This kindergarten murder plot was a complex issue, but at least my second rule, to explain the natural world accurately, would be easy. I was trained as a scientist. Therefore, I take pride in my ability to view the world around me with a rational eye. The arrival of two hopelessly irrational children has shaken, but not destroyed, this pride. Children are not rational. Therefore, they obey few of the intellectual rules I find so necessary. With a cruelly perceptive eye, they look at the framework of sanity which I have constructed around my life and ask - why? Of course, they ask their fair share of impossible questions, “Why are there trees?” or “Why is that man over there like that?” but, whenever I am able, I try to present them with what I perceive to be the truth.
My approach worked well, until the day we had roast duck for supper. I was preparing to put the defrosted beast into the oven when I thought “What a good opportunity to teach Megan.” Knowing she was going through a phase of being fascinated by internal anatomy, I called her over and asked if she wanted to see what was inside a duck. Enthusiastically, she pulled her stool over and stood enthralled as I explained that the pallid lump in front of us once looked something like the creatures to which we fed bread crumbs at the park. I felt it necessary to explain the processing of the duck because I knew I was going to have to explain why the internal organs came in a little plastic bag.
I explained that ducks, while looking very different from us on the outside, were similar inside. They too had a heart, lungs, a liver and kidneys, the organs I reasoned I had most chance of finding. Megan had reached a high pitch of expectation when I finally allowed myself a theatrical flourish, pulled out the bag and emptied it onto the countertop to reveal - four hearts.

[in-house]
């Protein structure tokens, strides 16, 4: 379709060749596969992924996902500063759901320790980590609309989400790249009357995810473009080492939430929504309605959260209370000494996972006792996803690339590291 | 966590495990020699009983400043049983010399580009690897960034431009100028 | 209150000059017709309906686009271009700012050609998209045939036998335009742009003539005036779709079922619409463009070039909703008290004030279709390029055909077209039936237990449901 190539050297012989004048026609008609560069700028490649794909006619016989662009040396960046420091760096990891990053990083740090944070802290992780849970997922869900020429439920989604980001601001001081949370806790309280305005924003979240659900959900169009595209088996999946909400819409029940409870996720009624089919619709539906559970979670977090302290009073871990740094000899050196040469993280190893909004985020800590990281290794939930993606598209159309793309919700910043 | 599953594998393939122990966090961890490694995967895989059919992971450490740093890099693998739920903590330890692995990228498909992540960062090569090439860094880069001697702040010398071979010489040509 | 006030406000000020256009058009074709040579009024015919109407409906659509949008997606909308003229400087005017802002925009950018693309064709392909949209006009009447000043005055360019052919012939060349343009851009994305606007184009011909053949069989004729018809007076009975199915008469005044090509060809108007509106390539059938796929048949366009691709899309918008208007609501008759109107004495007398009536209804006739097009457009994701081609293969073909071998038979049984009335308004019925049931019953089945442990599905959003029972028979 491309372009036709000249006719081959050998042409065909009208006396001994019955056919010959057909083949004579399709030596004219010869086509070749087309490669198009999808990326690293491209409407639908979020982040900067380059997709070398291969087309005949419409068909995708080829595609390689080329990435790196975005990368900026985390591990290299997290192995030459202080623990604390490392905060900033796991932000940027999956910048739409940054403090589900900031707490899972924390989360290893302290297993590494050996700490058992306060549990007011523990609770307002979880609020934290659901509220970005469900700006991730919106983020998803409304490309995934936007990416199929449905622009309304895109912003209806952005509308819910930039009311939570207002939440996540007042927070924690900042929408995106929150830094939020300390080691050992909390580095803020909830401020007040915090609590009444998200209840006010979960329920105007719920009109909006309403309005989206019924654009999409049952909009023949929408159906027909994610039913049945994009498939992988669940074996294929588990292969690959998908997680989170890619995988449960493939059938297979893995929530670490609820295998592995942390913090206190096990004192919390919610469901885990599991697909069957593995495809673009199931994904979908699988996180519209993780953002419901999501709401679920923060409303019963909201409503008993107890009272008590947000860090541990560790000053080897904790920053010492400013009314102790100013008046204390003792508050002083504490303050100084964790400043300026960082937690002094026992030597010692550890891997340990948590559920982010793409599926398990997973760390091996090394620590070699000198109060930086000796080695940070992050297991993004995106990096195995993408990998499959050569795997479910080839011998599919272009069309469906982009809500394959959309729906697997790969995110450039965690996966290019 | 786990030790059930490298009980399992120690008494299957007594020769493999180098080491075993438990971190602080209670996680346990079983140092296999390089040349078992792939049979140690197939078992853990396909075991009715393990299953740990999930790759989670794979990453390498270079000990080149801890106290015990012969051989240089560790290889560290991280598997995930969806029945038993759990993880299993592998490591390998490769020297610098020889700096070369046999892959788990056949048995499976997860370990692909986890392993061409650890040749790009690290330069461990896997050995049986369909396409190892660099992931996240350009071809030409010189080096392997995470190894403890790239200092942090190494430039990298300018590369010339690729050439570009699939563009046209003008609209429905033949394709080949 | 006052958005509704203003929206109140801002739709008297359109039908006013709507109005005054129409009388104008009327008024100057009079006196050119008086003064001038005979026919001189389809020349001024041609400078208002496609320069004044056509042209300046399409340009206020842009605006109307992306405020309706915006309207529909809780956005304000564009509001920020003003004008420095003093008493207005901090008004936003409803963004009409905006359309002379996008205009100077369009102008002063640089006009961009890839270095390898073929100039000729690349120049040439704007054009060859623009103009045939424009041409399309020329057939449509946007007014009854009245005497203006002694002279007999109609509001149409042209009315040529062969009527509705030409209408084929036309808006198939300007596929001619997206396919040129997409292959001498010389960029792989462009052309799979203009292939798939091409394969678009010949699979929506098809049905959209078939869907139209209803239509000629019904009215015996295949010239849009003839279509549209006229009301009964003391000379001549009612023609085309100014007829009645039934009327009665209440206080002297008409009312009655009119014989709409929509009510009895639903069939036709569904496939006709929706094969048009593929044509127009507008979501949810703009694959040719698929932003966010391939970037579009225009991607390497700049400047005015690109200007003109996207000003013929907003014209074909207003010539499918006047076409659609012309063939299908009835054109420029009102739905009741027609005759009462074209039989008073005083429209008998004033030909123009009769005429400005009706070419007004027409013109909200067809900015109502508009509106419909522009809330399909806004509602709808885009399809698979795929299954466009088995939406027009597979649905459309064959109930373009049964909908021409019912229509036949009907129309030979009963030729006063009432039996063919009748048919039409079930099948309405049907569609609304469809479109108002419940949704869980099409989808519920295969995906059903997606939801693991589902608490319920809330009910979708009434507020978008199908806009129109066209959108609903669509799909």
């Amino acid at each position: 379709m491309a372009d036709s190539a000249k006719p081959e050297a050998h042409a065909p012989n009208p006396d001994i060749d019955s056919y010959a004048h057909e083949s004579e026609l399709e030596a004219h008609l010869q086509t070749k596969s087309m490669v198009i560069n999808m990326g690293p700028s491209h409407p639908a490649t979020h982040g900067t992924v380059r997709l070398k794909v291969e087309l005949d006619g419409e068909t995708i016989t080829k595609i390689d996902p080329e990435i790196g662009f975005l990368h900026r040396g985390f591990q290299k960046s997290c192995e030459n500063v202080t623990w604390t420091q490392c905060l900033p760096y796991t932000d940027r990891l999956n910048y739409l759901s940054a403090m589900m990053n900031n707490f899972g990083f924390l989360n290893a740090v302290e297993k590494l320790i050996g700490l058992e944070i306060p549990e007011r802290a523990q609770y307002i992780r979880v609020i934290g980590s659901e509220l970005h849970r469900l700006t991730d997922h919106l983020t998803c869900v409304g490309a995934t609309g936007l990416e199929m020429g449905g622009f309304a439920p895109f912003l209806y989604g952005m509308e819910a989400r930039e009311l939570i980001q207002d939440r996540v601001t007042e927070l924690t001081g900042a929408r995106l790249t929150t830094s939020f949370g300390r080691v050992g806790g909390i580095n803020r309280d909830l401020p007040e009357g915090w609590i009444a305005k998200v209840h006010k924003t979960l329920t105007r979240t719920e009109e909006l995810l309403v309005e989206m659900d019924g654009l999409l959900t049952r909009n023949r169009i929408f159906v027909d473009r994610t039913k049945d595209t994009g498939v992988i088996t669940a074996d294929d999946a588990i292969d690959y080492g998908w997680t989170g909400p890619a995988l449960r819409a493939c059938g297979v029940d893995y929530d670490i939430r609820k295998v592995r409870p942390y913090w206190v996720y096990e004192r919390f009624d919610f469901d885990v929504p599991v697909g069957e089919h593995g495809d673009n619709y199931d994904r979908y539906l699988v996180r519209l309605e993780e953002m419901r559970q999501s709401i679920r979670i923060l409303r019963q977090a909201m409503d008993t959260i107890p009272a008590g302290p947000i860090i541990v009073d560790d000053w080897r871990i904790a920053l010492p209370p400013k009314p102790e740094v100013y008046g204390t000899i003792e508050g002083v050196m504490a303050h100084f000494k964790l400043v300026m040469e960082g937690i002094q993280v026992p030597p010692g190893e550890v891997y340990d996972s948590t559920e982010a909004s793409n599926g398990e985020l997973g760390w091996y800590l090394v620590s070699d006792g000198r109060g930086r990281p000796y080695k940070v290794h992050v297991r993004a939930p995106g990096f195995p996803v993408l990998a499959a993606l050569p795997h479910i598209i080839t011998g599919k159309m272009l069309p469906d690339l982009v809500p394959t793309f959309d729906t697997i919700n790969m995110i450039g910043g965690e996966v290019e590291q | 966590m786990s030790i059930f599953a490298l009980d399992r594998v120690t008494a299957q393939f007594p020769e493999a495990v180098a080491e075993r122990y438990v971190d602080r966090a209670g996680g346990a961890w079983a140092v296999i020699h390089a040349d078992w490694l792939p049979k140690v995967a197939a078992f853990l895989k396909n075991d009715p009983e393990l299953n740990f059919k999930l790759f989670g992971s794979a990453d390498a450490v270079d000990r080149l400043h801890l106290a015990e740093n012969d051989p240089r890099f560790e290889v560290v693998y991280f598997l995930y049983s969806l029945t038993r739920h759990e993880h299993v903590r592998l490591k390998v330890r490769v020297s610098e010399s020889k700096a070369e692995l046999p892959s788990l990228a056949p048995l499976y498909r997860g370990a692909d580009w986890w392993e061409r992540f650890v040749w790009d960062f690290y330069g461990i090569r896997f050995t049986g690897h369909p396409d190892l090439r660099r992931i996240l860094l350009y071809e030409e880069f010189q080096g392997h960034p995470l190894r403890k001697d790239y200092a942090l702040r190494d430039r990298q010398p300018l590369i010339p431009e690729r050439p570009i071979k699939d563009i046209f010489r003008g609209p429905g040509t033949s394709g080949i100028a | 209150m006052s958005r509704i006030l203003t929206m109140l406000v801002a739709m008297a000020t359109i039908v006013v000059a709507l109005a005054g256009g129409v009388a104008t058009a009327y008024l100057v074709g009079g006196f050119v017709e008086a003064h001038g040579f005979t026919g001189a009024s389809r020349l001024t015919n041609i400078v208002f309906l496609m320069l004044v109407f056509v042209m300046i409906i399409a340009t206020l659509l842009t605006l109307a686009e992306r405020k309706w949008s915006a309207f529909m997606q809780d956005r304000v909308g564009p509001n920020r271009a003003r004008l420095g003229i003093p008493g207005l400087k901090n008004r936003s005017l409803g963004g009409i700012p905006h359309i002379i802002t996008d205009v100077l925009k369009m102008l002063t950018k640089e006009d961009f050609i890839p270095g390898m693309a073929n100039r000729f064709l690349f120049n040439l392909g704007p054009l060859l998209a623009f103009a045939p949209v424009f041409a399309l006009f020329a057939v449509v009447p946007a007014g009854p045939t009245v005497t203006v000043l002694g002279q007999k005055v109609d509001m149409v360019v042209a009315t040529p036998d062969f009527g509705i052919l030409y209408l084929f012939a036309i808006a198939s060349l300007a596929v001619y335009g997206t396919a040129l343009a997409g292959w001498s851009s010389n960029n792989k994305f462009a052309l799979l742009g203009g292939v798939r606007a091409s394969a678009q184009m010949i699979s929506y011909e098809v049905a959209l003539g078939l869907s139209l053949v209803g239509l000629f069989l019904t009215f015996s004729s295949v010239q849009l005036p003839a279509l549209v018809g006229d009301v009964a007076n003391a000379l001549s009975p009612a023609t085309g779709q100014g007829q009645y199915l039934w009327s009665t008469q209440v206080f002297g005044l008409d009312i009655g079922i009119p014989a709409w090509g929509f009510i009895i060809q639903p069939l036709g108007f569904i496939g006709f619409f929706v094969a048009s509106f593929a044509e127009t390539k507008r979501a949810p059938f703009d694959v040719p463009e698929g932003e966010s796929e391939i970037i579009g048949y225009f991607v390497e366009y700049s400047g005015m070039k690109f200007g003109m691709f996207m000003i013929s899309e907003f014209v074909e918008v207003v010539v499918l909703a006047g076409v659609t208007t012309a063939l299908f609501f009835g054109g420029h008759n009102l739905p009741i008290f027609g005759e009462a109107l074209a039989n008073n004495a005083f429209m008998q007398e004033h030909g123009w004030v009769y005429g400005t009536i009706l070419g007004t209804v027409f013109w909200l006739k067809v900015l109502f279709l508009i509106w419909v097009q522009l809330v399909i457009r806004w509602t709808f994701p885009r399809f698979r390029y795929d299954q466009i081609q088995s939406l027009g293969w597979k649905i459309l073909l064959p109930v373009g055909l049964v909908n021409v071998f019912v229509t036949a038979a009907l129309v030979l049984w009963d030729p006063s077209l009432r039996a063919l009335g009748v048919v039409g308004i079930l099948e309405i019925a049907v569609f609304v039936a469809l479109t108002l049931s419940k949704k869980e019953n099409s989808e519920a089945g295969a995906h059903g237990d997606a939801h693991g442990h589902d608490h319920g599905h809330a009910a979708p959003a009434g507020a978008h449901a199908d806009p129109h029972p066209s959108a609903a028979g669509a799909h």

We both had a moment of silent wonder at this remarkable animal, before I realized that I had not taken account of the machinery of animal product mass processing which does not care about the identity or ownership of the contents of the little plastic bags as long as one goes in each duck. I back-pedalled frantically, but my build-up had been too good and I now have a child who believes that, at least some ducks, have four hearts.
This will not be a tremendous handicap in life as long as she can avoid biology exam questions on migratory waterfowl. However, it does illustrate the pitfalls inherent in teaching a mind with no preconceived notions. In Megan's imagination, worlds that form out of little specks of dust and ducks with four hearts are as plausible as white rabbits with watches and turtles named after renaissance painters.
I no longer have to change diapers, but I do have to deal with the morality of murder, the origins of the solar system and the entrails of a duck. The positive side to all this is that I have a clearer understanding of Megan's world. The problem is that I am not sure she is any closer to understanding mine. Fortunately, past experience seems to suggest that children do become adults before their parents regress completely. So it appears that I have some time. In any case, right now I'm busy. Megan wants me to tell her the story of Humphrey the kindly duck, and how he came to have more heart than anyone else in the farmyard.